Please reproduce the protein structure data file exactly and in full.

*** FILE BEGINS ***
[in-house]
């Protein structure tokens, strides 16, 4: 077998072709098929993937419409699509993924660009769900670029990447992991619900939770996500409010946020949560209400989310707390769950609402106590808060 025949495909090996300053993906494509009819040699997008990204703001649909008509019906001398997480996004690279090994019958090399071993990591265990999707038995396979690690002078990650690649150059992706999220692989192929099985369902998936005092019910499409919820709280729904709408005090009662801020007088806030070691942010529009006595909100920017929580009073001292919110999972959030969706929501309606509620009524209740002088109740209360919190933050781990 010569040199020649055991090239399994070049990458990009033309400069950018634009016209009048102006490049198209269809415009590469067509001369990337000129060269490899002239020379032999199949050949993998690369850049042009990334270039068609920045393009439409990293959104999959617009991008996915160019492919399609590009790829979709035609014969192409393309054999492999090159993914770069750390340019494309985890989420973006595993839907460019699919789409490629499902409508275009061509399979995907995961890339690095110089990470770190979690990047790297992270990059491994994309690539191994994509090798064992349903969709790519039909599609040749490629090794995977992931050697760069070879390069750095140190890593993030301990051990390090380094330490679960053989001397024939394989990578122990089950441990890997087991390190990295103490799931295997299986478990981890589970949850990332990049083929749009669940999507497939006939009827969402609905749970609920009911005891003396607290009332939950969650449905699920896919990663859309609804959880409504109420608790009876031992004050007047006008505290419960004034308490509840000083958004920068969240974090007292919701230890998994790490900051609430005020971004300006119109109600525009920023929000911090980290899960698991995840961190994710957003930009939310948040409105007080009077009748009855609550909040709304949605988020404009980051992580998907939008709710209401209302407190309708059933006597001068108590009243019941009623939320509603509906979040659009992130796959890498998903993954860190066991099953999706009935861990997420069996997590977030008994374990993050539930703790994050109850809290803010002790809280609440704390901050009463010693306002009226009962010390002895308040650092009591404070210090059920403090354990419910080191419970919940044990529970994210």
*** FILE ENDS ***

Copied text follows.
[in-house]
């Protein structure tokens, strides 16, 4: 077998072709098929993937419409699509993924660009769900670029990447992991619900939770996500409010946020949560209400989310707390769950609402106590808060 025949495909090996300053993906494509009819040699997008990204703001649909008509019906001398997480996004690279090994019958090399071993990591265990999707038995396979690690002078990650690649150059992706999220692989192929099985369902998936005092019910499409919820709280729904709408005090009662801020007088806030070691942010529009006595909100920017929580009073001292919110999972959030969706929501309606509620009524209740002088109740209360919190933050781990 010569040199020649055991090239399994070049990458990009033309400069950018634009016209009048102006490049198209269809415009590469067509001369990337000129060269490899002239020379032999199949050949993998690369850049042009990334270039068609920045393009439409990293959104999959617009991008996915160019492919399609590009790829979709035609014969192409393309054999492999090159993914770069750390340019494309985890989420973006595993839907460019699919789409490629499902409508275009061509399979995907995961890339690095110089990470770190979690990047790297992270990059491994994309690539191994994509090798064992349903969709790519039909599609040749490629090794995977992931050697760069070879390069750095140190890593993030301990051990390090380094330490679960053989001397024939394989990578122990089950441990890997087991390190990295103490799931295997299986478990981890589970949850990332990049083929749009669940999507497939006939009827969402609905749970609920009911005891003396607290009332939950969650449905699920896919990663859309609804959880409504109420608790009876031992004050007047006008505290419960004034308490509840000083958004920068969240974090007292919701230890998994790490900051609430005020971004300006119109109600525009920023929000911090980290899960698991995840961190994710957003930009939310948040409105007080009077009748009855609550909040709304949605988020404009980051992580998907939008709710209401209302407190309708059933006597001068108590009243019941009623939320509603509906979040659009992130796959890498998903993954860190066991099953999706009935861990997420069996997590977030008994374990993050539930703790994050109850809290803010002790809280609440704390901050009463010693306002009226009962010390002895308040650092009591404070210090059920403090354990419910080191419970919940044990529970994210």